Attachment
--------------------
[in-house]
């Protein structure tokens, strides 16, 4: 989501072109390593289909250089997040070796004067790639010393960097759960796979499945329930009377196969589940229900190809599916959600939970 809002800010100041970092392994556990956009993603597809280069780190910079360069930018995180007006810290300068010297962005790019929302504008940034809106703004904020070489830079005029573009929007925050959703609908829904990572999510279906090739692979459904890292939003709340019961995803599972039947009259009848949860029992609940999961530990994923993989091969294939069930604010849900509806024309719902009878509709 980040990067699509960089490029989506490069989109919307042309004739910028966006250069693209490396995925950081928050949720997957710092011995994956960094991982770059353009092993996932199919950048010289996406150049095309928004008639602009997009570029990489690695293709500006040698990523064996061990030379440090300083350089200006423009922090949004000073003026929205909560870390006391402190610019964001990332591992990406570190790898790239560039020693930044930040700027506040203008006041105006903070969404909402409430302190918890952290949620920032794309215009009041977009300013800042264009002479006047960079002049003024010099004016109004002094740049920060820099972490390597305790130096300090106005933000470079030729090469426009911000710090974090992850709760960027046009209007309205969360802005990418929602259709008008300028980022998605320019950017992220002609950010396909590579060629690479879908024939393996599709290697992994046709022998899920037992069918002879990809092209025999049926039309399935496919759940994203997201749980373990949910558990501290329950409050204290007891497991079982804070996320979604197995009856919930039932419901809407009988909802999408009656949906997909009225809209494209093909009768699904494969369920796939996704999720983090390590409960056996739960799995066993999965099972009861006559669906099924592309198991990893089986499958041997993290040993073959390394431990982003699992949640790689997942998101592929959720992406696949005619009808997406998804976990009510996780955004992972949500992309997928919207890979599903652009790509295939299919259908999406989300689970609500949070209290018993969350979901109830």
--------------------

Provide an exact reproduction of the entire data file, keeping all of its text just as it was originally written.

[in-house]
């Protein structure tokens, strides 16, 4: 989501072109390593289909250089997040070796004067790639010393960097759960796979499945329930009377196969589940229900190809599916959600939970 809002800010100041970092392994556990956009993603597809280069780190910079360069930018995180007006810290300068010297962005790019929302504008940034809106703004904020070489830079005029573009929007925050959703609908829904990572999510279906090739692979459904890292939003709340019961995803599972039947009259009848949860029992609940999961530990994923993989091969294939069930604010849900509806024309719902009878509709 980040990067699509960089490029989506490069989109919307042309004739910028966006250069693209490396995925950081928050949720997957710092011995994956960094991982770059353009092993996932199919950048010289996406150049095309928004008639602009997009570029990489690695293709500006040698990523064996061990030379440090300083350089200006423009922090949004000073003026929205909560870390006391402190610019964001990332591992990406570190790898790239560039020693930044930040700027506040203008006041105006903070969404909402409430302190918890952290949620920032794309215009009041977009300013800042264009002479006047960079002049003024010099004016109004002094740049920060820099972490390597305790130096300090106005933000470079030729090469426009911000710090974090992850709760960027046009209007309205969360802005990418929602259709008008300028980022998605320019950017992220002609950010396909590579060629690479879908024939393996599709290697992994046709022998899920037992069918002879990809092209025999049926039309399935496919759940994203997201749980373990949910558990501290329950409050204290007891497991079982804070996320979604197995009856919930039932419901809407009988909802999408009656949906997909009225809209494209093909009768699904494969369920796939996704999720983090390590409960056996739960799995066993999965099972009861006559669906099924592309198991990893089986499958041997993290040993073959390394431990982003699992949640790689997942998101592929959720992406696949005619009808997406998804976990009510996780955004992972949500992309997928919207890979599903652009790509295939299919259908999406989300689970609500949070209290018993969350979901109830």